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Politics:

Sue Lowden stands by health care bartering plan

Image

Sam Morris

Senate candidate Sue Lowden looks out the window while she and her husband Paul Lowden travel on her campaign bus to a Lincoln Day dinner in Minden Sunday, February 21, 2010.

Updated Thursday, April 22, 2010 | 3:09 p.m.

Leno on Lowden

Sun Coverage

Democrats opened a new round of gleeful attacks as Sue Lowden, the Republican front-runner to unseat Sen. Harry Reid, again extolled the virtues of "bartering" for health care.

Lowden was recently the subject of late-night humor after saying health care costs would be lowered if health consumers paid with cash and bargained down prices with health providers. She called it "bartering," a term normally referring to a trade of one good or service for another.

Lowden defended her remarks Monday on the "Nevada Newsmakers" TV show.

"You know, before we all started having health care, in the olden days our grandparents, they would bring a chicken to the doctor, they would say I’ll paint your house," she said. "I mean, that’s the old days of what people would do to get health care with your doctors. Doctors are very sympathetic people. I’m not backing down from that system."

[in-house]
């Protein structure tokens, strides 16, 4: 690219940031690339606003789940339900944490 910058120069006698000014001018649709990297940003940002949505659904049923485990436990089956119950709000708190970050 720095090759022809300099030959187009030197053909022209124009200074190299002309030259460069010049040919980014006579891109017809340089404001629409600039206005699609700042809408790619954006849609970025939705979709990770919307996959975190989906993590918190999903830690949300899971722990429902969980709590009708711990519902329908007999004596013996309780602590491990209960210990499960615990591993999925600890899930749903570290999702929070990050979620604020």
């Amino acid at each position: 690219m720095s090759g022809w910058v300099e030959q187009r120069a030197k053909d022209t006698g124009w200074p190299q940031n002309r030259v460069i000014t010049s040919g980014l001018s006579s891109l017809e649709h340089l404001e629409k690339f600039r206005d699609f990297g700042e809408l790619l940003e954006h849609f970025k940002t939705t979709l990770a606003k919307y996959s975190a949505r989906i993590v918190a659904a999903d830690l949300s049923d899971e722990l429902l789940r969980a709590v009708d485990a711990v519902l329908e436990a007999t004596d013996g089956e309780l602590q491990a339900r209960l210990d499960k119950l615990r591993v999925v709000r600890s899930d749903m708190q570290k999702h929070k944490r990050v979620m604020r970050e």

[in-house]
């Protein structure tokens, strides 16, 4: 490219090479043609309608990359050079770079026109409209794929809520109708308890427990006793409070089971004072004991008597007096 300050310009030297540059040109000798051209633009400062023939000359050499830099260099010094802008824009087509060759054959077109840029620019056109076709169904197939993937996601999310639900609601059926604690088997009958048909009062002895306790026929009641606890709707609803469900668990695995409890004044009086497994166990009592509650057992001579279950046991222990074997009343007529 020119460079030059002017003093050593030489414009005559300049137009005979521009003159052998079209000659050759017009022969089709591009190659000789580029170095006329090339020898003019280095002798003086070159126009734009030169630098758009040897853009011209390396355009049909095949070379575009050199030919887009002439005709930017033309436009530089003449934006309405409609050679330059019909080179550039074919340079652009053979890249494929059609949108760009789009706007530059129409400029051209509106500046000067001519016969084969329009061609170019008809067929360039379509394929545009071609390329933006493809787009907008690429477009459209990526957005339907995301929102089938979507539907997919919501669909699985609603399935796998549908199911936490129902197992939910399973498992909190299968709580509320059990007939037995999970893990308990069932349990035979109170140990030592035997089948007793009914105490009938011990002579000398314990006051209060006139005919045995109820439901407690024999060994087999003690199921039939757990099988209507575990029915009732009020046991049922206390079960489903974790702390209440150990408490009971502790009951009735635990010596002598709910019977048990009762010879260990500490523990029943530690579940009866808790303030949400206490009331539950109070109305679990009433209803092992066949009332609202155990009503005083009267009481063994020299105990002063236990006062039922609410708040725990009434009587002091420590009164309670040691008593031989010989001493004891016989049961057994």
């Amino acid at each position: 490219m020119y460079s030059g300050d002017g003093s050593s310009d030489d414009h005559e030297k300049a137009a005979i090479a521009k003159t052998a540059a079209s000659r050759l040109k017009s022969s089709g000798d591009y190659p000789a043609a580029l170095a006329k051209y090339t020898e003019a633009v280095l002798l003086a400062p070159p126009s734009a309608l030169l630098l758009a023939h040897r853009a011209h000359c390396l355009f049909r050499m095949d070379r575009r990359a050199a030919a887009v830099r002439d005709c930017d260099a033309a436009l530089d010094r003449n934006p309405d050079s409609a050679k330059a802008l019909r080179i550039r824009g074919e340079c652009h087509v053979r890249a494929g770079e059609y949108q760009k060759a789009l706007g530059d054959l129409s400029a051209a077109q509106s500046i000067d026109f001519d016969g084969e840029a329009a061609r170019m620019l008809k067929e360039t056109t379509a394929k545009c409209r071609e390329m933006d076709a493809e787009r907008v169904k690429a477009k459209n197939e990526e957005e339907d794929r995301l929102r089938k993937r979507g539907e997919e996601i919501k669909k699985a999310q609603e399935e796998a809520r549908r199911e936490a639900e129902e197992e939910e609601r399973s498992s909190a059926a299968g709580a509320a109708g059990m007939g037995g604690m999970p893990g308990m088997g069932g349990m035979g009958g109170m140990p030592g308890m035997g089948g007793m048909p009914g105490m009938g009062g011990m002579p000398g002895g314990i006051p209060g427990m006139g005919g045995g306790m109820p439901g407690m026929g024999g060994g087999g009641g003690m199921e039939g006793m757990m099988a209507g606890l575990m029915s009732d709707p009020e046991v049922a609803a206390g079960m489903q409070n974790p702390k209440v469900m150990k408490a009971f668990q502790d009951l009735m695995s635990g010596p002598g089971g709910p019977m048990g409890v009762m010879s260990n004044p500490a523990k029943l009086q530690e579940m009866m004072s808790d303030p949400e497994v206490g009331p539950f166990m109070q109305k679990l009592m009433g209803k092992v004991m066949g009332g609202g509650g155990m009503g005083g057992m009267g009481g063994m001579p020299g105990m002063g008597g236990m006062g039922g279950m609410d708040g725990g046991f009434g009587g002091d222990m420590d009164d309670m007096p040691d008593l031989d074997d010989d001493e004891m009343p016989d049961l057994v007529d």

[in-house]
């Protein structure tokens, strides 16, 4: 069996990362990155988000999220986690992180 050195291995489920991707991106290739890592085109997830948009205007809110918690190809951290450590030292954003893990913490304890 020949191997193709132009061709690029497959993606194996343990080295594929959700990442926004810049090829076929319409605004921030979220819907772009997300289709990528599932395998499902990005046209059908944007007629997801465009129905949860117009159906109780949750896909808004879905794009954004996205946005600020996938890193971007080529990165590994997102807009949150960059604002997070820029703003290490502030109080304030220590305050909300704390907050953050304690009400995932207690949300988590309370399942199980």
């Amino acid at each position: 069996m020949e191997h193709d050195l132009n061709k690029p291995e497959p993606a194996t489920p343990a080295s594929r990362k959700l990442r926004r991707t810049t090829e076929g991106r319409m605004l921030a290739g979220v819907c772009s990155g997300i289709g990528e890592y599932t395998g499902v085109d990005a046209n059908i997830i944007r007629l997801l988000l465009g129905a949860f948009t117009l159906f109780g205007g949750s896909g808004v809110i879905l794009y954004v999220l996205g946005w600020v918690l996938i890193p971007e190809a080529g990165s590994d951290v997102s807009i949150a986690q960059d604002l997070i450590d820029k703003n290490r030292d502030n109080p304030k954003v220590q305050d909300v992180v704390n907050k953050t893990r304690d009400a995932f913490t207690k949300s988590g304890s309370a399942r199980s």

The Reid campaign, which has for months focused its attacks on Lowden, sent out a statement with the subject line: "Has Sue Lowden Lost her Mind?"

Lowden, a wealthy casino owner, has occasionally veered off message since the campaign began. The latest slip threatens to make her appear out-of-touch, which is the very attack Republicans had hoped to use against Reid.

Still, Lowden can claim a healthy lead in polls against both Reid and Republican primary opponents.

Republicans have attacked the recently passed health care reform law as an intrusive, big government solution that won't cut costs and forces people to buy insurance against their will.

Robert Uithoven, spokesman for Lowden, responded: “If people want to see Sue Lowden’s plan, it’s been on the website since November, when Harry Reid was using Nevada taxpayer dollars to bribe other senators to support his health care plan Nevadans didn’t want.” He was referring to deals Reid engineered to help the home states of senators in return for their votes for the health care legislation. The deals were later rescinded.

Uithoven added: “We’re happy to debate Harry Reid about his vision for health care reform against our vision of health care reform. He hasn’t been here much in the past 30 years, and we’re happy to bring him around to doctors who are also small businessmen and businesswomen and have them explain to Reid how they negotiate lower prices to avoid insurance hassles and government-run health care.”

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